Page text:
July 29, 2006

'Hunters, anglers should back roadless wild areas'

That's the headline on enviro-blogger Jonathan Hanson's recent op-ed piece in the Arizona Republic

Colorado, too, is finishing this laborious and pointless roadless-area review--pointless because we went through it just a few years ago, and the public comments were overwhelmingly in favor of roadless areas then, as they were this year.

One quick excerpt from Hanson's piece:

Some say we need more roads for fire crews to fight wildfires. But according to the Forest Service, destructive fires occur much more frequently in roaded and logged areas than in roadless areas, and human-caused fires are almost five times more likely to start near a road. The Roadless Rule allows firefighters motorized access to fight wildfires within roadless areas.

Some hunters say roadless areas make hunting more difficult. But as true conservationist hunters, we should consider the health of the game first, our own convenience second. Several studies have shown that roadless areas make the best wildlife habitat. And I'm happy to work hard to enjoy a quality hunting experience in wild country unspoiled by the noise of vehicles.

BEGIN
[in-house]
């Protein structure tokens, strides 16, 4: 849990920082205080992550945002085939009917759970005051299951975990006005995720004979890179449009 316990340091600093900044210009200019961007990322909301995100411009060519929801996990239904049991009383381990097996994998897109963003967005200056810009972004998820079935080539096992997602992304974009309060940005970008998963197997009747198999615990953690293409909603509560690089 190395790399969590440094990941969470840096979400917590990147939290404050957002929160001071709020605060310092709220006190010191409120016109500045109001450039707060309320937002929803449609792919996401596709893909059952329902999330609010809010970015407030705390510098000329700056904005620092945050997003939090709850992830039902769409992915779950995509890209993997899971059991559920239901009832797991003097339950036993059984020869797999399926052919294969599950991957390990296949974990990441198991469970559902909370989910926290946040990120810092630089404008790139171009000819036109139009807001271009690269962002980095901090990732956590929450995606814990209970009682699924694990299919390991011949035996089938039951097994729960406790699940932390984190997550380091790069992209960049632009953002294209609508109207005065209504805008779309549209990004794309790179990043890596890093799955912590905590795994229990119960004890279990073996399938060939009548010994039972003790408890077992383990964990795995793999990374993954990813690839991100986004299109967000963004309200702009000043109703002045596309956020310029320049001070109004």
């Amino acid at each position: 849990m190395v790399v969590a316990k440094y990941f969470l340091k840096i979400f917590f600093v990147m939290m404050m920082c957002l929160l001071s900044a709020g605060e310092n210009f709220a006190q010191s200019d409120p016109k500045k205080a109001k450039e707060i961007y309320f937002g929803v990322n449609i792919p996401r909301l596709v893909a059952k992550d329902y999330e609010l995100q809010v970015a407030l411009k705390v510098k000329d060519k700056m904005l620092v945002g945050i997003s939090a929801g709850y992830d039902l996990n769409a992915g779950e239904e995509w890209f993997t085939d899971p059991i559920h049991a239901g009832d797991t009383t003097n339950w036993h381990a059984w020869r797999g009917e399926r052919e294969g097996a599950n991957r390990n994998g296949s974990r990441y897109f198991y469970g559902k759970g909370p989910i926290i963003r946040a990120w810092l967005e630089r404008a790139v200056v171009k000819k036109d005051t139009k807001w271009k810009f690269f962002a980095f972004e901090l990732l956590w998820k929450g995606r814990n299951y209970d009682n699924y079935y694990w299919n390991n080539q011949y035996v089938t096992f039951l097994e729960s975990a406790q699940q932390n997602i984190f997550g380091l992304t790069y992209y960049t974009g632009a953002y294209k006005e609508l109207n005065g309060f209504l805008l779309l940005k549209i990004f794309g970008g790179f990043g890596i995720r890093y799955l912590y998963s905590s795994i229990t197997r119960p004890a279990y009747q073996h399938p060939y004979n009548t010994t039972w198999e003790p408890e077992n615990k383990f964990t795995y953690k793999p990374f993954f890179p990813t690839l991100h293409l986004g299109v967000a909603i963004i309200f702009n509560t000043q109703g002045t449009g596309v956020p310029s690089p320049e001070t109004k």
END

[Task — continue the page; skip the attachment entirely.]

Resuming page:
Oh yeah, he's a Republican. Where do we get this idea that only Democrats favor environmental protection?


Anonymous said...

Eventually wont we run out of forests than what what do you propose we do?

Chas S. Clifton said...

Run out? For timber? Not likely. Right here in this county there is enough forest land nn private lands to support a couple of sawmills, if it were managed for that purpose.

But much of the public-land forest is not economically feasible for timber harvest--the trees are too small, they are the wrong species, they are located on difficult terrain, etc.

Ecological conditions matter. An acre of forested land in Georgia does not equal an acre of forested land in southern Colorado does not equal an acre of forested land in California's Coast Range.